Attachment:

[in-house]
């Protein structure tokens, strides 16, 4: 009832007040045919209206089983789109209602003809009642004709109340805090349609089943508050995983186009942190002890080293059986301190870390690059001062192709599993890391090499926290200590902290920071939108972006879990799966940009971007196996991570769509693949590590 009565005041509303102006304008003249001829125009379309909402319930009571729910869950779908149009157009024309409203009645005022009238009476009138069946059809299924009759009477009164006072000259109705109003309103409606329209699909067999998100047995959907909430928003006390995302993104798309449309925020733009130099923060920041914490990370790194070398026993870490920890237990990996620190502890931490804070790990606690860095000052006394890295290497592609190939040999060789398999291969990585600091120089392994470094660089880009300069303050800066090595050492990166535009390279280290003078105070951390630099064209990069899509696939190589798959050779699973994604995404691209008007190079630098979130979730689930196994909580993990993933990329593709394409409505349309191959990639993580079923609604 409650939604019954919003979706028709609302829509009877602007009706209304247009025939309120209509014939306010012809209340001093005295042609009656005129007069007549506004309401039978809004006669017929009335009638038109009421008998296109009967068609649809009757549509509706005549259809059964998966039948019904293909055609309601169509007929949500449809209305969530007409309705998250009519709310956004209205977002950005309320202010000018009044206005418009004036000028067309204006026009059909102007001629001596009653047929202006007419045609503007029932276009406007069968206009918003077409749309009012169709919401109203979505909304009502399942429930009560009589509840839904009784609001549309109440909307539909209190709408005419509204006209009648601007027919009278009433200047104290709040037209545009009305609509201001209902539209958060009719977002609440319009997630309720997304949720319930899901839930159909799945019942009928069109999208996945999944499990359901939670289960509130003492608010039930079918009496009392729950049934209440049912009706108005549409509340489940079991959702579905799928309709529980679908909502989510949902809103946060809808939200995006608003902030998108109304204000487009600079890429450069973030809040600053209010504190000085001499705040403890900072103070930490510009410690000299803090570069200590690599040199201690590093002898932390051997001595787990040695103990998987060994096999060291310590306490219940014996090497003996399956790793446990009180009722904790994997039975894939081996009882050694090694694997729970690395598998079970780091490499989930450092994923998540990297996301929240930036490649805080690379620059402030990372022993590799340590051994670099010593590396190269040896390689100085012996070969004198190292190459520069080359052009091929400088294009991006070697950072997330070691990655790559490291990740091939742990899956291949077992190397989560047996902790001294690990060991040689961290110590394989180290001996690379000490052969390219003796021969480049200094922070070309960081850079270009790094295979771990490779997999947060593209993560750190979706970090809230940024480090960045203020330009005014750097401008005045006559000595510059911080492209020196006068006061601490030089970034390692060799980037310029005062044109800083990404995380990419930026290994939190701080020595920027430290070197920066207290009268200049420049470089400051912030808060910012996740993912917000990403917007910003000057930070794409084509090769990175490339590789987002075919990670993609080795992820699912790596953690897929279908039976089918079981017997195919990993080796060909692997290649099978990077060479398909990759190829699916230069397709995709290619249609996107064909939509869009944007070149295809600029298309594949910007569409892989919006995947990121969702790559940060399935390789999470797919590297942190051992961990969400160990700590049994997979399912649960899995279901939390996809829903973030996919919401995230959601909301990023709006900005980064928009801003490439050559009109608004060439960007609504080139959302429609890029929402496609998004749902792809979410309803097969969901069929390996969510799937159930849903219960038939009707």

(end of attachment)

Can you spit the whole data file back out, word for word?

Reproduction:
[in-house]
């Protein structure tokens, strides 16, 4: 009832007040045919209206089983789109209602003809009642004709109340805090349609089943508050995983186009942190002890080293059986301190870390690059001062192709599993890391090499926290200590902290920071939108972006879990799966940009971007196996991570769509693949590590 009565005041509303102006304008003249001829125009379309909402319930009571729910869950779908149009157009024309409203009645005022009238009476009138069946059809299924009759009477009164006072000259109705109003309103409606329209699909067999998100047995959907909430928003006390995302993104798309449309925020733009130099923060920041914490990370790194070398026993870490920890237990990996620190502890931490804070790990606690860095000052006394890295290497592609190939040999060789398999291969990585600091120089392994470094660089880009300069303050800066090595050492990166535009390279280290003078105070951390630099064209990069899509696939190589798959050779699973994604995404691209008007190079630098979130979730689930196994909580993990993933990329593709394409409505349309191959990639993580079923609604 409650939604019954919003979706028709609302829509009877602007009706209304247009025939309120209509014939306010012809209340001093005295042609009656005129007069007549506004309401039978809004006669017929009335009638038109009421008998296109009967068609649809009757549509509706005549259809059964998966039948019904293909055609309601169509007929949500449809209305969530007409309705998250009519709310956004209205977002950005309320202010000018009044206005418009004036000028067309204006026009059909102007001629001596009653047929202006007419045609503007029932276009406007069968206009918003077409749309009012169709919401109203979505909304009502399942429930009560009589509840839904009784609001549309109440909307539909209190709408005419509204006209009648601007027919009278009433200047104290709040037209545009009305609509201001209902539209958060009719977002609440319009997630309720997304949720319930899901839930159909799945019942009928069109999208996945999944499990359901939670289960509130003492608010039930079918009496009392729950049934209440049912009706108005549409509340489940079991959702579905799928309709529980679908909502989510949902809103946060809808939200995006608003902030998108109304204000487009600079890429450069973030809040600053209010504190000085001499705040403890900072103070930490510009410690000299803090570069200590690599040199201690590093002898932390051997001595787990040695103990998987060994096999060291310590306490219940014996090497003996399956790793446990009180009722904790994997039975894939081996009882050694090694694997729970690395598998079970780091490499989930450092994923998540990297996301929240930036490649805080690379620059402030990372022993590799340590051994670099010593590396190269040896390689100085012996070969004198190292190459520069080359052009091929400088294009991006070697950072997330070691990655790559490291990740091939742990899956291949077992190397989560047996902790001294690990060991040689961290110590394989180290001996690379000490052969390219003796021969480049200094922070070309960081850079270009790094295979771990490779997999947060593209993560750190979706970090809230940024480090960045203020330009005014750097401008005045006559000595510059911080492209020196006068006061601490030089970034390692060799980037310029005062044109800083990404995380990419930026290994939190701080020595920027430290070197920066207290009268200049420049470089400051912030808060910012996740993912917000990403917007910003000057930070794409084509090769990175490339590789987002075919990670993609080795992820699912790596953690897929279908039976089918079981017997195919990993080796060909692997290649099978990077060479398909990759190829699916230069397709995709290619249609996107064909939509869009944007070149295809600029298309594949910007569409892989919006995947990121969702790559940060399935390789999470797919590297942190051992961990969400160990700590049994997979399912649960899995279901939390996809829903973030996919919401995230959601909301990023709006900005980064928009801003490439050559009109608004060439960007609504080139959302429609890029929402496609998004749902792809979410309803097969969901069929390996969510799937159930849903219960038939009707």